Legal: Former student awarded damages against teacher abuser

On 20 July 2015, a New South Wales Supreme Court judge awarded a former student damages of $1.228 million against her former teacher for sexual abuse.

This is an important reminder that improper conduct can lead not only to criminal, professional registration and employer disciplinary proceedings, but also to an obligation on the perpetrator to pay compensatory damages. Sexual abuse can have very severe effects which are enduring, and thus damages can be very substantial indeed.

A teacher perpetrator may become liable either by being sued directly (as here) by the former student, or, where liability is established against the educational employer (often quite difficult to do), the educational employer can claim contribution or indemnity from the teacher abuser.

In this case, the claims arose out of events that occurred in a period from 2001 until 2008. The defendant was the plaintiff’s teacher between 2001 and September 2003. By the time of trial, the defendant was no longer involved in the proceedings. The defendant had been charged with two counts of aggravated indecent assault of the plaintiff, who was 14 and 15 years of age at the relevant times, and four counts of unlawful sexual intercourse, three when she was 14 and four when she was 15. He pleaded guilty to those offences and was sentenced to a term of imprisonment. The sexual interaction occurred for some years after the ending of the teacher/student relationship and continued when the student was over the age of 16 years. On two occasions the student had abortions. The plaintiff’s claim was brought in personal trespass. As to the facts of the abuse, the evidence of the plaintiff was accepted and the judge then assessed damages.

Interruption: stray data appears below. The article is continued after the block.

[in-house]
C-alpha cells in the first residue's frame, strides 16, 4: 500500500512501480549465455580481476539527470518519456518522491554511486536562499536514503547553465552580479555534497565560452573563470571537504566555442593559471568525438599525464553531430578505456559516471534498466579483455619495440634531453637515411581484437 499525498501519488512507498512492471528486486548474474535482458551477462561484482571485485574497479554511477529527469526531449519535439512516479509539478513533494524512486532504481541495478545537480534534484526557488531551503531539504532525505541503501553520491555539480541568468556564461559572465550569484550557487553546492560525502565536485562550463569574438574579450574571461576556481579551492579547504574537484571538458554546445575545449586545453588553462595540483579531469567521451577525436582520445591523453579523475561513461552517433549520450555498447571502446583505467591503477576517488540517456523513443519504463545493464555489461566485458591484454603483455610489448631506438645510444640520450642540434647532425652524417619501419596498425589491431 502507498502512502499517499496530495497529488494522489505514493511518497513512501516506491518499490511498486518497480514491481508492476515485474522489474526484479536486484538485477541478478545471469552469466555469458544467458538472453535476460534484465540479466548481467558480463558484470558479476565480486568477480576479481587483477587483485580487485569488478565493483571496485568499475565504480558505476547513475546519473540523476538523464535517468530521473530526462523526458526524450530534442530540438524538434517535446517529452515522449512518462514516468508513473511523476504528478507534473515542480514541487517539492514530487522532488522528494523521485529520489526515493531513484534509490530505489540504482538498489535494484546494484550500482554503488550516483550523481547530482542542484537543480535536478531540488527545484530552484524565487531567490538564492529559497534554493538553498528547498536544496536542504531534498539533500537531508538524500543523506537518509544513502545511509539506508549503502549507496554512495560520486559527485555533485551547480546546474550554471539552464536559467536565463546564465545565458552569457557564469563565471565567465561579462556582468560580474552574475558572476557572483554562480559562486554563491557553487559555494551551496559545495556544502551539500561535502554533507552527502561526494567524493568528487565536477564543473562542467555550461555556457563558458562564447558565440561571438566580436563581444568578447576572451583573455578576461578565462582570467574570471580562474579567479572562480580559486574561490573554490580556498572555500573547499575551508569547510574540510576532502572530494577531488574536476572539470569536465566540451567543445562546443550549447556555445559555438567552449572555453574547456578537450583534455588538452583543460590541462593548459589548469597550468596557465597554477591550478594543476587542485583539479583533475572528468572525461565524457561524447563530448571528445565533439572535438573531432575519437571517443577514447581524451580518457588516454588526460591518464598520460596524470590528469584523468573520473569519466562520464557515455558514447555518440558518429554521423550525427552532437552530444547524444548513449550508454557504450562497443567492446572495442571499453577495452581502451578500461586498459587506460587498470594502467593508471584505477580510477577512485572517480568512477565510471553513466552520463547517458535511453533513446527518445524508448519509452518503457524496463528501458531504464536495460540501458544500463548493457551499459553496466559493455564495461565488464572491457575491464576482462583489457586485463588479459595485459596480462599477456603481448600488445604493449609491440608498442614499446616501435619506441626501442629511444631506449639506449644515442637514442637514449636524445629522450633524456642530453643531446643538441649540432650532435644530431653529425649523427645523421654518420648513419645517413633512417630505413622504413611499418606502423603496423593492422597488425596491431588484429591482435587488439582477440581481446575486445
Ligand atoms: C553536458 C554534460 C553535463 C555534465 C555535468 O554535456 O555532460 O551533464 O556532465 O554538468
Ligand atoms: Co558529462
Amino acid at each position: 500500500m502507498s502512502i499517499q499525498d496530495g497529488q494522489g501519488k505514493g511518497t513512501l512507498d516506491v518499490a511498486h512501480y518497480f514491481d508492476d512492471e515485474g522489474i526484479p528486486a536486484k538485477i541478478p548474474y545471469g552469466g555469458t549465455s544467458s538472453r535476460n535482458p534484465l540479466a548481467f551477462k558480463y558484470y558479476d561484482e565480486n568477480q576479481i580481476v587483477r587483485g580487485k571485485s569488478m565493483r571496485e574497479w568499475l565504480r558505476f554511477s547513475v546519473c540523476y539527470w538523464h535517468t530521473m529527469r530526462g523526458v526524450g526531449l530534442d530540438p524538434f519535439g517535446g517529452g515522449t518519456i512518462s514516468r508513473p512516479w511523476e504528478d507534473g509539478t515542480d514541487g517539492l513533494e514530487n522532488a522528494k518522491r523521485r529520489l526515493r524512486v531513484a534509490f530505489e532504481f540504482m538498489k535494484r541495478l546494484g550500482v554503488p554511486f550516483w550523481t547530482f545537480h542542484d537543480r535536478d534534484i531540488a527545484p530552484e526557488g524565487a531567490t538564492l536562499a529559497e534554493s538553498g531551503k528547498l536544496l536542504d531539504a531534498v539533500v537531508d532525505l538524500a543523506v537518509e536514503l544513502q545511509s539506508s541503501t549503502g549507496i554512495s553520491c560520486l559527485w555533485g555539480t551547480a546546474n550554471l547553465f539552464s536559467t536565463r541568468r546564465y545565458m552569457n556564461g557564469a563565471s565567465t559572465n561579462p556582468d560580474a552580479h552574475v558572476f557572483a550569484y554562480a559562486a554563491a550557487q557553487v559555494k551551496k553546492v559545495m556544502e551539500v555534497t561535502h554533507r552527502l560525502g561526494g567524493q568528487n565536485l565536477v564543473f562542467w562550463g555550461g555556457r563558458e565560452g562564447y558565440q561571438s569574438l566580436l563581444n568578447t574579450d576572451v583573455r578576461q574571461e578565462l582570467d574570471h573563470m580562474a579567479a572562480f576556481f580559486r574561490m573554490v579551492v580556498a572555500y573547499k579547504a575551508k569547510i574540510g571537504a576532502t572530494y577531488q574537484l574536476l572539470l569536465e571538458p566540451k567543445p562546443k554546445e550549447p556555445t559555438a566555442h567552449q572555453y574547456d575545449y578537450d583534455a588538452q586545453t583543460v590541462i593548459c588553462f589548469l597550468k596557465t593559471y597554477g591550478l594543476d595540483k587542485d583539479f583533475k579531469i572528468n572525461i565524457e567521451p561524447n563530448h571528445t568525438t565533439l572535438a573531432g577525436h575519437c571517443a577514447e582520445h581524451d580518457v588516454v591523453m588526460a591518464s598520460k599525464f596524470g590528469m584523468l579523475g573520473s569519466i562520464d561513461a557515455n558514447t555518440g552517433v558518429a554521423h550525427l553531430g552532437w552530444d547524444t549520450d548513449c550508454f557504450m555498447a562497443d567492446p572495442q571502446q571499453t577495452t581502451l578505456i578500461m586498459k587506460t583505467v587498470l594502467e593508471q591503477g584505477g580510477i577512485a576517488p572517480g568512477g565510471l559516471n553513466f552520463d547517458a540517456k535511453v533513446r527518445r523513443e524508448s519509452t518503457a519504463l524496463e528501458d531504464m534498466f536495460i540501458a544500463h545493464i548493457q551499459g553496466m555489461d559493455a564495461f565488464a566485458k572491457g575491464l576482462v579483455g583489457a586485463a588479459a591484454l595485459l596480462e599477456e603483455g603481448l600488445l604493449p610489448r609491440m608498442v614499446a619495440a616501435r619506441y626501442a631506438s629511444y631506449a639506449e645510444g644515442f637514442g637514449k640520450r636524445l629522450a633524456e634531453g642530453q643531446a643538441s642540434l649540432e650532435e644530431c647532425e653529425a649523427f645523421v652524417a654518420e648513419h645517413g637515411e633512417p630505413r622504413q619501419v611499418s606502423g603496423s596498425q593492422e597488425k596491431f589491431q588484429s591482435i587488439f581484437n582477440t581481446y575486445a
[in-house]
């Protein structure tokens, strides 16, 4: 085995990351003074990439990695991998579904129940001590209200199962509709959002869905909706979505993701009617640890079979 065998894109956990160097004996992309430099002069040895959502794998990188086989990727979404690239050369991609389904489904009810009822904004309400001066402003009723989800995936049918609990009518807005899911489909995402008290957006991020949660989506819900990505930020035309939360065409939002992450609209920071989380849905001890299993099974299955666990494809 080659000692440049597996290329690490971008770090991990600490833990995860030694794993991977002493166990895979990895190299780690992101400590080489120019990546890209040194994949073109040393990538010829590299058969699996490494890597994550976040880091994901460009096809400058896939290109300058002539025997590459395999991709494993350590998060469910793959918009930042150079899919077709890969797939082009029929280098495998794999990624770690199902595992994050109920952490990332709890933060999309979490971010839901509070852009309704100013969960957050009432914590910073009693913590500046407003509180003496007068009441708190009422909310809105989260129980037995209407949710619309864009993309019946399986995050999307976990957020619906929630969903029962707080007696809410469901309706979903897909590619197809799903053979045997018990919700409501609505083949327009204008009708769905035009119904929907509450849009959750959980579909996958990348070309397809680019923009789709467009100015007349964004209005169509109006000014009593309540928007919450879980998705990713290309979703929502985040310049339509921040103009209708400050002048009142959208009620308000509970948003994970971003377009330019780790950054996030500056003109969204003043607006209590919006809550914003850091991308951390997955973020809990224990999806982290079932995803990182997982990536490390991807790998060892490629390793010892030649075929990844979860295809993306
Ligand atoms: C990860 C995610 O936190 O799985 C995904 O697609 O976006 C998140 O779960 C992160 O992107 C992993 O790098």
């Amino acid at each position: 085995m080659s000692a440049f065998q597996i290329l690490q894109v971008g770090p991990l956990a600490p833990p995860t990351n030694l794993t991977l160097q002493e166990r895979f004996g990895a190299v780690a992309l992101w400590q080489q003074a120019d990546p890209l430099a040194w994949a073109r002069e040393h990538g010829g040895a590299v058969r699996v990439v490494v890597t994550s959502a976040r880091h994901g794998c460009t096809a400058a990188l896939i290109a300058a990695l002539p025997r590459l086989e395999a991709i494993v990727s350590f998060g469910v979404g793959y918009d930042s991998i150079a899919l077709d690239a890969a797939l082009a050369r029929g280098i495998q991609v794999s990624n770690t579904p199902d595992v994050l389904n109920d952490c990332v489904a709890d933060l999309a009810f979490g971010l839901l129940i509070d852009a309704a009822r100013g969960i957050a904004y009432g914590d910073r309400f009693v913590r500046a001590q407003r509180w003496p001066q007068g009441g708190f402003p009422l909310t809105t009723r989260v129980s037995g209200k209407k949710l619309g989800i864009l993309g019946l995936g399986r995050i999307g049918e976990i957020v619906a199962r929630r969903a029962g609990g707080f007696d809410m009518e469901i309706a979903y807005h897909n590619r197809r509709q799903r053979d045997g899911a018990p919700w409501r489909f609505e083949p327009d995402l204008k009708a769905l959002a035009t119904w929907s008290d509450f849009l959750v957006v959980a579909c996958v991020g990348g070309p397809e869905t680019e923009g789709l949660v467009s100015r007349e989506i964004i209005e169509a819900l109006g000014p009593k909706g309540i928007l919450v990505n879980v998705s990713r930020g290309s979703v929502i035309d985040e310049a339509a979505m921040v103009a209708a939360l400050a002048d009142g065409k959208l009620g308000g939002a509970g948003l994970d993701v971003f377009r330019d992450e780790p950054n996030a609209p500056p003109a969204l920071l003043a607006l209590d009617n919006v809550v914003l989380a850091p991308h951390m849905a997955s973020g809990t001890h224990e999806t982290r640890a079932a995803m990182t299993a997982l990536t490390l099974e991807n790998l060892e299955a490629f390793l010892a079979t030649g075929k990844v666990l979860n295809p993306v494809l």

In this context, an interesting feature of the case relates to the events which occurred after the 16th birthday of the plaintiff. The judge noted that, in respect of events occurring after the 16th birthday, consent would be a defence to assault, the onus of proving that being on the defendant. The judge noted that the defendant “…has neither alleged nor proved consent. However, as he did not appear at the hearing, I propose to assess the question in light of the plaintiff’s evidence”.

The judge said as follows: “The evidence established that while the plaintiff was still a minor and a pupil in the defendant’s class, he abused his position of trust and authority. He groomed her and then exploited and corrupted her for his own sexual needs and desires. In these circumstances I consider that it would be unreal to regard her as being able to form a judgment in her own interests whether to consent to his advances merely because she had reached the biological marker that legally corresponded with adulthood. Indeed, I consider that the effect of his prior conduct was to deprive her of the power to object, in any substantial way, to his assaults on her. She was, in my view, doing no more than submitting to his acts in circumstances where he had deprived her of the ability to resist.”

This of course resonates with established employer discipline and professional registration principles, namely that the power imbalance established during the teacher/student relationship continues for some period of time after the formal ending of the teacher/student relationship. This is particularly so in a case like this, where the power of the teacher over the student had been increased by the exploitation of that power to establish an utterly inappropriate sexual relationship.

The judge looked at a range of issues, including general damages, out of pocket expenses, future out of pocket expenses, past loss of earning capacity and future loss of earning capacity, and ultimately assessed damages at $1.228 million dollars.

This case is an important reminder of the personal consequences in terms of an obligation to pay compensatory damages which can result from sexual abuse (and indeed other forms of abuse). Whether or not the employer is liable, the perpetrator always is.

Andrew Knott                                                                                                                   Holding Redlich Lawyers


Queensland Teachers' Journal, Vol 121 No 5, 15 July 2016, p29